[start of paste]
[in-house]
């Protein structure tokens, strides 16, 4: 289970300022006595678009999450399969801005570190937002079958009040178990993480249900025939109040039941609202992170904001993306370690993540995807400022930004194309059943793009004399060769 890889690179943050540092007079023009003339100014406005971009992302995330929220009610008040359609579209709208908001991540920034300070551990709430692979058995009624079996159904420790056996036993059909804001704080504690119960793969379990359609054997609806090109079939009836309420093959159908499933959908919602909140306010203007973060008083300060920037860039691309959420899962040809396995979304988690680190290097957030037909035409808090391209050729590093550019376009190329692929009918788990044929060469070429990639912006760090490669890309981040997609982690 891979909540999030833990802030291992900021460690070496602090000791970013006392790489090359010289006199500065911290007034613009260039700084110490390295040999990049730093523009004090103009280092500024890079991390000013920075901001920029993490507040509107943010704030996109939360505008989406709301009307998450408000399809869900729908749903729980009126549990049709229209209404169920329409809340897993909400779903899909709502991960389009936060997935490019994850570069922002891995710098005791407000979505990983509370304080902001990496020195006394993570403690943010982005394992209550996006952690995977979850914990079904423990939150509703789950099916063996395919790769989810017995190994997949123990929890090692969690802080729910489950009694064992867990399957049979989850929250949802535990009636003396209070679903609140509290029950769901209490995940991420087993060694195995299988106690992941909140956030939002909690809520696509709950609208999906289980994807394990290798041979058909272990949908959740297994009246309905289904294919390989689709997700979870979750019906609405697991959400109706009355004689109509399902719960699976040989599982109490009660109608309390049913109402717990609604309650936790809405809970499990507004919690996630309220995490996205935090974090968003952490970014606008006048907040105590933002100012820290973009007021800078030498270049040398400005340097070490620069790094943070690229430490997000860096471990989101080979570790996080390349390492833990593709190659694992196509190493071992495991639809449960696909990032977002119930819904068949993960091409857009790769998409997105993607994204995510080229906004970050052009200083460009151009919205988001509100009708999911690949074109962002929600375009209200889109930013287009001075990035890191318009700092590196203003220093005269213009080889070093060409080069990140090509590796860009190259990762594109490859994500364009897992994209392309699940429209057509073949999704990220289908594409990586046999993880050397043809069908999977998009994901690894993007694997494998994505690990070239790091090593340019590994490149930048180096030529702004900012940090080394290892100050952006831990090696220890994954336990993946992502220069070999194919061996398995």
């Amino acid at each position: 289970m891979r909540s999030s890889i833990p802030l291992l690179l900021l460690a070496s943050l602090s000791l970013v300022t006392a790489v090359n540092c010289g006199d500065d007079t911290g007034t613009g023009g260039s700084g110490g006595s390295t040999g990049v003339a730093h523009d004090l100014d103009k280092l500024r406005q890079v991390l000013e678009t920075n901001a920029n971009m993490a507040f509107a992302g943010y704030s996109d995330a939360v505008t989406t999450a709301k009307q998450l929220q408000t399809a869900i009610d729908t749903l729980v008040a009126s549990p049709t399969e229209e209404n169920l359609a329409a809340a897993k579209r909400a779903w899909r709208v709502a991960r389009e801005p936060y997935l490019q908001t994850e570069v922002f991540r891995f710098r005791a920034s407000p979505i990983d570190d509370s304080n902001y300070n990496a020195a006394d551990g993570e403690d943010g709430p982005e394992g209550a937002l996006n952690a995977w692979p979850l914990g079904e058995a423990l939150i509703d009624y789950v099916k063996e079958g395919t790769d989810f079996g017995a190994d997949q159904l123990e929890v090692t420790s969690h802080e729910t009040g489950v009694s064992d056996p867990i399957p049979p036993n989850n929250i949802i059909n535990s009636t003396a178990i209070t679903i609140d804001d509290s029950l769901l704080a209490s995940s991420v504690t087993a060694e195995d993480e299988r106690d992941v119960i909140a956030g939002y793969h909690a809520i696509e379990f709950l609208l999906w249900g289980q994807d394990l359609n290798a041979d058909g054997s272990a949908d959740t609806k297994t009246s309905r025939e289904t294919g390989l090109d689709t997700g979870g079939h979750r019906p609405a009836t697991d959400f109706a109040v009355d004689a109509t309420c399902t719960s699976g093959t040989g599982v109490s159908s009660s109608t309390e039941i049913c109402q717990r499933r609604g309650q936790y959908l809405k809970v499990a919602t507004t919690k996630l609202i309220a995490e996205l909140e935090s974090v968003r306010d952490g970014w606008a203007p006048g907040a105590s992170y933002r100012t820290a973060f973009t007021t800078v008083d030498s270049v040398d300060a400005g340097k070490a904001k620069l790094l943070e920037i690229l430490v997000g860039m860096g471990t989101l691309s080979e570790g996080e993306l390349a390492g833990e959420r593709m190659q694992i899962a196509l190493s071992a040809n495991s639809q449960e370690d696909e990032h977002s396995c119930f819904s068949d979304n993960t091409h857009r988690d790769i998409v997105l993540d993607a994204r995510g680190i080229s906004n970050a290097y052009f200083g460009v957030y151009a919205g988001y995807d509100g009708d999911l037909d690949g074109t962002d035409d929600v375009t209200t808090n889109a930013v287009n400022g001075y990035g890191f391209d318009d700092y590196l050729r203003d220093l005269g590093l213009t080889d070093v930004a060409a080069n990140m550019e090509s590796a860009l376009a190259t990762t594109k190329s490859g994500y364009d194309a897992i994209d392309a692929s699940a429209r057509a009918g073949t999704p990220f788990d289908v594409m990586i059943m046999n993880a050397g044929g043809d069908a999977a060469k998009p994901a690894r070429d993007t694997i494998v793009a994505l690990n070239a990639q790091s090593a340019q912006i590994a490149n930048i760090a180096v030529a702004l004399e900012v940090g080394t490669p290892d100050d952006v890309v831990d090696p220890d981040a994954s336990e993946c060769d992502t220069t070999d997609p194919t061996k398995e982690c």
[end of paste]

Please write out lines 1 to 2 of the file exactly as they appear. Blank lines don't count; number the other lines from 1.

[in-house]
């Protein structure tokens, strides 16, 4: 289970300022006595678009999450399969801005570190937002079958009040178990993480249900025939109040039941609202992170904001993306370690993540995807400022930004194309059943793009004399060769 890889690179943050540092007079023009003339100014406005971009992302995330929220009610008040359609579209709208908001991540920034300070551990709430692979058995009624079996159904420790056996036993059909804001704080504690119960793969379990359609054997609806090109079939009836309420093959159908499933959908919602909140306010203007973060008083300060920037860039691309959420899962040809396995979304988690680190290097957030037909035409808090391209050729590093550019376009190329692929009918788990044929060469070429990639912006760090490669890309981040997609982690 891979909540999030833990802030291992900021460690070496602090000791970013006392790489090359010289006199500065911290007034613009260039700084110490390295040999990049730093523009004090103009280092500024890079991390000013920075901001920029993490507040509107943010704030996109939360505008989406709301009307998450408000399809869900729908749903729980009126549990049709229209209404169920329409809340897993909400779903899909709502991960389009936060997935490019994850570069922002891995710098005791407000979505990983509370304080902001990496020195006394993570403690943010982005394992209550996006952690995977979850914990079904423990939150509703789950099916063996395919790769989810017995190994997949123990929890090692969690802080729910489950009694064992867990399957049979989850929250949802535990009636003396209070679903609140509290029950769901209490995940991420087993060694195995299988106690992941909140956030939002909690809520696509709950609208999906289980994807394990290798041979058909272990949908959740297994009246309905289904294919390989689709997700979870979750019906609405697991959400109706009355004689109509399902719960699976040989599982109490009660109608309390049913109402717990609604309650936790809405809970499990507004919690996630309220995490996205935090974090968003952490970014606008006048907040105590933002100012820290973009007021800078030498270049040398400005340097070490620069790094943070690229430490997000860096471990989101080979570790996080390349390492833990593709190659694992196509190493071992495991639809449960696909990032977002119930819904068949993960091409857009790769998409997105993607994204995510080229906004970050052009200083460009151009919205988001509100009708999911690949074109962002929600375009209200889109930013287009001075990035890191318009700092590196203003220093005269213009080889070093060409080069990140090509590796860009190259990762594109490859994500364009897992994209392309699940429209057509073949999704990220289908594409990586046999993880050397043809069908999977998009994901690894993007694997494998994505690990070239790091090593340019590994490149930048180096030529702004900012940090080394290892100050952006831990090696220890994954336990993946992502220069070999194919061996398995």